- Active voice, where the subject of the writing performs the action of the verb. For example: “You need to fill out the form below”, not “The form below will need to be filled out by you”.
- Personal pronouns in the first person (“we”, “us”) and the second person (“you”) that helps the writing sound like a conversation. For example: “Get in touch with us if you’re having trouble”, not “Applicants experiencing difficulties should contact our Customer Service Centre”.
When writing for a local government audience, always bear in mind that:
- 27% of Australia’s population were born overseas.
- 19% of Australians speak a language other than English at home.
- 3% of Australians identify as Aboriginal or Torres Strait Islander peoples.
- 44% of Australians aged 15 to 74 years have a “very low level” of literacy .
It’s important to make sure your writing can be understood by people with low literacy levels, and those who speak English as a second language. There’s also a chance your content will need to be translated into other languages, which is why it’s important to write in plain English.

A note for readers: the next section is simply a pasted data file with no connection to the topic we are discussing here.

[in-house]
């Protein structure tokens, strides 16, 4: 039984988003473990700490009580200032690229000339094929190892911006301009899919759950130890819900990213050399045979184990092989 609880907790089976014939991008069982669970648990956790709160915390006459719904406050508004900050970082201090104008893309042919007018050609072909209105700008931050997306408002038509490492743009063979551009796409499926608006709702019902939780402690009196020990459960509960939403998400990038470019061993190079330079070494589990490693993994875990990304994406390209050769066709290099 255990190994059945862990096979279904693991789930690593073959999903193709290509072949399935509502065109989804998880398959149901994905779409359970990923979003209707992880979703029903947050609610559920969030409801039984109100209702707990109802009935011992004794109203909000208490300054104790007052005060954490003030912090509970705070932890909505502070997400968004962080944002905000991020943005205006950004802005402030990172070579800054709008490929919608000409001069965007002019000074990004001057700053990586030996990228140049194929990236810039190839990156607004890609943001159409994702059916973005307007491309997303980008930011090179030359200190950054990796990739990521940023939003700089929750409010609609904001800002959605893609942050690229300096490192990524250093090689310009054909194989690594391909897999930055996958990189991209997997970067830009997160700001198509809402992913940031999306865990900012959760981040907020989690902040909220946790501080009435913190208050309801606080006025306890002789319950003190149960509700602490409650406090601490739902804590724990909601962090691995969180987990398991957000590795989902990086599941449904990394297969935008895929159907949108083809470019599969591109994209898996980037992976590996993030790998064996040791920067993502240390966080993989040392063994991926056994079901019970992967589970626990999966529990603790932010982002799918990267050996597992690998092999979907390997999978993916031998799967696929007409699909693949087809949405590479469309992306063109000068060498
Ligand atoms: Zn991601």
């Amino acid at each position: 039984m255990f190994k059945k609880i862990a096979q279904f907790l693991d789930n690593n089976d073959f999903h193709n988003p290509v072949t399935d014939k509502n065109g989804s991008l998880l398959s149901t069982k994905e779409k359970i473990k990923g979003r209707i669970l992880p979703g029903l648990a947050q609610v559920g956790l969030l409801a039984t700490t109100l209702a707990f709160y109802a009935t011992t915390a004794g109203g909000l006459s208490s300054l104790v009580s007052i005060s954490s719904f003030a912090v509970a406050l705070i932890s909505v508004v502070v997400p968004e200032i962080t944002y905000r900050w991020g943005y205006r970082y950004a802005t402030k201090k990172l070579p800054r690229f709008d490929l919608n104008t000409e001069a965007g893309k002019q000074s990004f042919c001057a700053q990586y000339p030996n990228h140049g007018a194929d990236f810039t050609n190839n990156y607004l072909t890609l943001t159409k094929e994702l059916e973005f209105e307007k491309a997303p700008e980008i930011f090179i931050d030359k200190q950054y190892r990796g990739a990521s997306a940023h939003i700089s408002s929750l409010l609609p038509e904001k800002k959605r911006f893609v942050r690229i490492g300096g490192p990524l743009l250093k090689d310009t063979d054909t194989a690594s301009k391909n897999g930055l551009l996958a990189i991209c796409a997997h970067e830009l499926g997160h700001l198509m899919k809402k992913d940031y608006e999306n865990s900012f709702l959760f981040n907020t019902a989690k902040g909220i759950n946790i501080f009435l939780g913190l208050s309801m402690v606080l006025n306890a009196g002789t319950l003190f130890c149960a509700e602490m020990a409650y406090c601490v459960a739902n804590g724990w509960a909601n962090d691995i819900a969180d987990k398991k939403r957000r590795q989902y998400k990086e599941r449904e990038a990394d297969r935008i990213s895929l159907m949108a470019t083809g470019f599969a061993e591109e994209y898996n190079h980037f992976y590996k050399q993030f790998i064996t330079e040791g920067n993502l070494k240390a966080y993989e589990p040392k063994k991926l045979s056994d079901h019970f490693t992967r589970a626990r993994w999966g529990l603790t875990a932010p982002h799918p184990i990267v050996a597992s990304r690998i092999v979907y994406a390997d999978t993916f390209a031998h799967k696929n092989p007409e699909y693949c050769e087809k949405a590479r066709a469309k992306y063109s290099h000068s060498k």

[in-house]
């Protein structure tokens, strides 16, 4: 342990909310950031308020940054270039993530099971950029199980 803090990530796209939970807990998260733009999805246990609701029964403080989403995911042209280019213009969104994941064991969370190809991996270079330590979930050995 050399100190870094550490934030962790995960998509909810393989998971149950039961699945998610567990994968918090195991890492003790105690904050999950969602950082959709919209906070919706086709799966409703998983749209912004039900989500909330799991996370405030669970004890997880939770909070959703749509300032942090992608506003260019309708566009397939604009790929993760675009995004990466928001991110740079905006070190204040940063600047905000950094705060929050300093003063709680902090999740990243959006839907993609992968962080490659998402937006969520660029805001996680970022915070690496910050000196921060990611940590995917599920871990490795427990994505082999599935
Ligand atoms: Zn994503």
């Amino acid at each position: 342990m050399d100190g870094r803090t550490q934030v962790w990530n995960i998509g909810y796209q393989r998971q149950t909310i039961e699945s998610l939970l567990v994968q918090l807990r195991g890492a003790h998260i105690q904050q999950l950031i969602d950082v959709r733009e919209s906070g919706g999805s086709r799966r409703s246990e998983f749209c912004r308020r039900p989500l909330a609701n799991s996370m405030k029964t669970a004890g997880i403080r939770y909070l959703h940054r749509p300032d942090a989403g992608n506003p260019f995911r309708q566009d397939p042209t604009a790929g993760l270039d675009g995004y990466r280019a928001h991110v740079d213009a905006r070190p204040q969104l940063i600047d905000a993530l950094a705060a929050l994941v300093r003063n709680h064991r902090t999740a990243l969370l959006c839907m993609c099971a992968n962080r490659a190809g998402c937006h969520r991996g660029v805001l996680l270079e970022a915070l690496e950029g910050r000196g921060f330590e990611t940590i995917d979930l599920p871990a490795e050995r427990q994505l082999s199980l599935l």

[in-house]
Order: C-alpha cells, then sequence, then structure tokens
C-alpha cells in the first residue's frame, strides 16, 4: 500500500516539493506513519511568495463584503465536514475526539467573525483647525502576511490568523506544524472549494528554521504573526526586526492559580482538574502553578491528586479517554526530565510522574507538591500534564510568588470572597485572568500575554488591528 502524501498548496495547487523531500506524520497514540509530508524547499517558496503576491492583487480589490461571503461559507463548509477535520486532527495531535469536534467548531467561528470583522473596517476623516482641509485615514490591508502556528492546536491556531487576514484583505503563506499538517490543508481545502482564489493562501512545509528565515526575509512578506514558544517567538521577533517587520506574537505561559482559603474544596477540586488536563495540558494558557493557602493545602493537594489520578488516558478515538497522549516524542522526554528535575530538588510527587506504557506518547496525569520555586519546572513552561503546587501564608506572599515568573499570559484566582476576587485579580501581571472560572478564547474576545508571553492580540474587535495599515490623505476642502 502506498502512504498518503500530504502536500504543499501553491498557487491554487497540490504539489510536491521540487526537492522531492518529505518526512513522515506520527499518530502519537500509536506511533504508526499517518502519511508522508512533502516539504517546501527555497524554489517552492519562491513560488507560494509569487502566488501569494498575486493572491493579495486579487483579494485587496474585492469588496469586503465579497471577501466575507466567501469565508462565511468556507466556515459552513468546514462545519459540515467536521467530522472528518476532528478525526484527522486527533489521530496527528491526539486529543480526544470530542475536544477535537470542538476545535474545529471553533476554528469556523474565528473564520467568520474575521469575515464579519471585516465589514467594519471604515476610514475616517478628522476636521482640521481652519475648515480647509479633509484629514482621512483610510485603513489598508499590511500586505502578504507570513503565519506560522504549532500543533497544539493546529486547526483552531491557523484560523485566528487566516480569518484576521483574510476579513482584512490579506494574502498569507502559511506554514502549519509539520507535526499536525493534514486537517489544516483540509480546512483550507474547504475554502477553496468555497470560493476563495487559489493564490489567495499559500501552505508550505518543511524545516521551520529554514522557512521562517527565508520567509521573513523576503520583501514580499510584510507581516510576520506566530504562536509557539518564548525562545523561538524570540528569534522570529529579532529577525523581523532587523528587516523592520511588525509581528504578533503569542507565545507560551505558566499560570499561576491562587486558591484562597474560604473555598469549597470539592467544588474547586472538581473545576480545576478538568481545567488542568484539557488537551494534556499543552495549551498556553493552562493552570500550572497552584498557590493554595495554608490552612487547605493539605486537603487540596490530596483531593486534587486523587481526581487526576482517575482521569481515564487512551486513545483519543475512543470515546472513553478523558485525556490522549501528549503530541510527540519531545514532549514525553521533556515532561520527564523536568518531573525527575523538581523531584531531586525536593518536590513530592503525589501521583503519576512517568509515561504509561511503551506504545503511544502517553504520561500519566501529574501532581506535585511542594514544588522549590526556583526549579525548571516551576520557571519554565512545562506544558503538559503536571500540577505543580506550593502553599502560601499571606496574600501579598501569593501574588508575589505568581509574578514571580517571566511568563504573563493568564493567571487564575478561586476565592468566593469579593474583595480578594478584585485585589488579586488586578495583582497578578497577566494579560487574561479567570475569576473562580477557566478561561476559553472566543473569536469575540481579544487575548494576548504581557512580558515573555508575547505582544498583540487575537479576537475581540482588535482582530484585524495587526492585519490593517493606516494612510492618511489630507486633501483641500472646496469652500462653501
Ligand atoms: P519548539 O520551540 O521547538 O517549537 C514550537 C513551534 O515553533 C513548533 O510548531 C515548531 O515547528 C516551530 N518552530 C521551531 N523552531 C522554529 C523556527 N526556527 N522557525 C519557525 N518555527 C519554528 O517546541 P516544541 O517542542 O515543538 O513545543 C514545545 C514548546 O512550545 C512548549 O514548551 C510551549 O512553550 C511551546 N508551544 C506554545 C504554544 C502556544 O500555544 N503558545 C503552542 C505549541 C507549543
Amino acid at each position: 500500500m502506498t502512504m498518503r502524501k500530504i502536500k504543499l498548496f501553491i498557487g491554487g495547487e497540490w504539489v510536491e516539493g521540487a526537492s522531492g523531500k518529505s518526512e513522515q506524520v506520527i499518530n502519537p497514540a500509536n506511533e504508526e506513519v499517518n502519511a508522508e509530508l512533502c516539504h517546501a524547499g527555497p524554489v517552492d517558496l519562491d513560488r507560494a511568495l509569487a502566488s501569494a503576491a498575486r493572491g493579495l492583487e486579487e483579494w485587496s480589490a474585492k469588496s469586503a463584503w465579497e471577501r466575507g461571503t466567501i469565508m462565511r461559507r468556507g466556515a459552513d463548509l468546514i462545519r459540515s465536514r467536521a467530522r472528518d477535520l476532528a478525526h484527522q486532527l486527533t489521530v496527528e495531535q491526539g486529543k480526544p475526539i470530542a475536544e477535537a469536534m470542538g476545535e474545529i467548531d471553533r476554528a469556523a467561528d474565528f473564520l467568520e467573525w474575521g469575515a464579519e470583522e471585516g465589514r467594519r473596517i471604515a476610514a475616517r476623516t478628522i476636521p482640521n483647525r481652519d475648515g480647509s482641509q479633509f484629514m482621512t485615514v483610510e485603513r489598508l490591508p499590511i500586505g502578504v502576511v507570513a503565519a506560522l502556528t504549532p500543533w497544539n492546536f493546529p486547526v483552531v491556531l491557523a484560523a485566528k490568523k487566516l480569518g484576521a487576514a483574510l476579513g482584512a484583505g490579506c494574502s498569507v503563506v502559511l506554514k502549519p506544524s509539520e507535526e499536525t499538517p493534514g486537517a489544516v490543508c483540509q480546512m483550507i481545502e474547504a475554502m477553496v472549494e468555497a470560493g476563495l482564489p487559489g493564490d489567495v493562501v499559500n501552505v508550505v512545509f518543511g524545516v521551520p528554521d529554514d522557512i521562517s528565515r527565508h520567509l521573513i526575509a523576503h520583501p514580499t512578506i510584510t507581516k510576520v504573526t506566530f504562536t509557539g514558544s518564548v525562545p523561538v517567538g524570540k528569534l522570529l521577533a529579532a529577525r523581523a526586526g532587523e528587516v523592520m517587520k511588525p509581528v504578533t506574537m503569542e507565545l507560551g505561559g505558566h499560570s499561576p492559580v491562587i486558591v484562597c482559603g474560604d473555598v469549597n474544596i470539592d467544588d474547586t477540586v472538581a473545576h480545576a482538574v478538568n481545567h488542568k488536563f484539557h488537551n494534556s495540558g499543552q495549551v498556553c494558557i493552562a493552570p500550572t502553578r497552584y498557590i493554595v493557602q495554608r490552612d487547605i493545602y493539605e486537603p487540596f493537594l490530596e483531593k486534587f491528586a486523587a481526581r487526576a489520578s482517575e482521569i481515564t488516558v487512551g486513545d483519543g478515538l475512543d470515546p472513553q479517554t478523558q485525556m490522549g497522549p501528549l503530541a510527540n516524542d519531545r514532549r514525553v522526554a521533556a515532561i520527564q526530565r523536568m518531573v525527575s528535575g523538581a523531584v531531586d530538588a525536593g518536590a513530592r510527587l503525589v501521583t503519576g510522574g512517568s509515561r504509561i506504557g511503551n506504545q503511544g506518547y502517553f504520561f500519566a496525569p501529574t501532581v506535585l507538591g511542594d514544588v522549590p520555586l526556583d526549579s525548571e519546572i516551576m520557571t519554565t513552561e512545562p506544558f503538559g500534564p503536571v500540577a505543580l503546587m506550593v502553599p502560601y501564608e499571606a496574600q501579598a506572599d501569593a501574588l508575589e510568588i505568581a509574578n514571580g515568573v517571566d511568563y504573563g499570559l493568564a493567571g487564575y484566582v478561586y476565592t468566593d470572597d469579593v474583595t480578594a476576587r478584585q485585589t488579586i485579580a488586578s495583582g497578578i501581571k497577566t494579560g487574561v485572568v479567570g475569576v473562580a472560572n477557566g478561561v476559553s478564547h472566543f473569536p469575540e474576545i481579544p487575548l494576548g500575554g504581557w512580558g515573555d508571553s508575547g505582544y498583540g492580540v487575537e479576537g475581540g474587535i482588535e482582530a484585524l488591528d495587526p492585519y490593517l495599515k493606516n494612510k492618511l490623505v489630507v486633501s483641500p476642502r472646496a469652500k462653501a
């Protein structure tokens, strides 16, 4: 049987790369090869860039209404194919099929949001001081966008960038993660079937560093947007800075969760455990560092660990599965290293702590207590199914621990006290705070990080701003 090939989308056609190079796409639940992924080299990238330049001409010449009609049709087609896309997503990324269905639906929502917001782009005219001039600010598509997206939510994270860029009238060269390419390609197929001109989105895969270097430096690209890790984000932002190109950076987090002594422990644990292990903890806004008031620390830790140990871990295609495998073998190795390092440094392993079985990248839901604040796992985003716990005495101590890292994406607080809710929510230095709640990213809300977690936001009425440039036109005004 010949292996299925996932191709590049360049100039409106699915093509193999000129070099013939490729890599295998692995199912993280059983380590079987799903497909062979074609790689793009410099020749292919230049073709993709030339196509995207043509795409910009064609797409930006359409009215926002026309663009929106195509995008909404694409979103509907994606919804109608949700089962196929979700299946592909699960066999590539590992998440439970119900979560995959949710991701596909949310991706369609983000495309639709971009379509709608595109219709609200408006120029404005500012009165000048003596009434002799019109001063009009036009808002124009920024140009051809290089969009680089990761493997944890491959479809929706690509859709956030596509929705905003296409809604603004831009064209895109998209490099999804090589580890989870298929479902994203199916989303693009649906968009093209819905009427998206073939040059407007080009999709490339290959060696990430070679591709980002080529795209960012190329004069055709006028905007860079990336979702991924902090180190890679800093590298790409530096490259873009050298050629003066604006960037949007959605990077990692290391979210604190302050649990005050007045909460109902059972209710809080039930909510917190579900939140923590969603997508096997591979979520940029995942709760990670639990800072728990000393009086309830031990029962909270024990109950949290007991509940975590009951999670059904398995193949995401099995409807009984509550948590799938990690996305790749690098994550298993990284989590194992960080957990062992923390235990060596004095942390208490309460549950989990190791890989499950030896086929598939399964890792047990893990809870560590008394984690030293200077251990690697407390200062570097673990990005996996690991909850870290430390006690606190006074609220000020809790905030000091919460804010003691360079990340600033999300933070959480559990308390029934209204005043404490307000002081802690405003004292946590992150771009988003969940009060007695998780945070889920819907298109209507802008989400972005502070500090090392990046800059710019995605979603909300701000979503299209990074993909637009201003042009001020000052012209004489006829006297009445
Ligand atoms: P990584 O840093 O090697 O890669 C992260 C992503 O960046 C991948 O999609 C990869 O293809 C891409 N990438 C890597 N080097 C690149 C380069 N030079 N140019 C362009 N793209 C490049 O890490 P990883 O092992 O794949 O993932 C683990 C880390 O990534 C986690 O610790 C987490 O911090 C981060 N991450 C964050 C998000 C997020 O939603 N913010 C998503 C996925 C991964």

When writing for a local government audience, use:
Inclusive language that’s:
- Gender-neutral (them, their, theirs, they’re, humankind, flight attendant, police officer). Try to rewrite sentences so they don’t include gender-specific singular pronouns. For example, “Submit your payment declaration” not “Every employee must submit his employment declaration”.
- Discrimination-neutral. Be mindful of language that involves gender and gender identity, marital status, sexual orientation, disability or impairment, age, mental health etc. Remember to speak to the person, not their difference.
- Device-neutral. People read content on many different types of devices, so use verbs that apply to mobile phones, tablets, desktops, and accessibility screen readers. For example, say “select” instead of “click”.
When writing for First Australian audiences remember that English might be a second or even third language for many First Australians. Avoid the terms:
- “Indigenous” when referring to people. Save this for describing non-human entities such as businesses.
- Aboriginals and Aborigine, because they’re associated with colonisation.
- ATSI, as this acronym is considered disrespectful.
- Aboriginal and/or Torres Strait Islander, because they are not a homogenous group.
When writing for a local government audience, ensure your writing is accessible to as many readers as possible. Local councils cover large areas that are home to thousands of different people, so make sure you know who you’re talking to in each piece of content, and be sure to consider literacy levels, cultural backgrounds, gender, and those who use assistive technology.
Remember: make your content conversational and easy to understand by using plain English, active voice and personal pronouns, and use inclusive language that speaks to the person, not their difference. Be mindful of the correct ways to refer to First Australians and remember your writing may need to be translated, so keep it simple.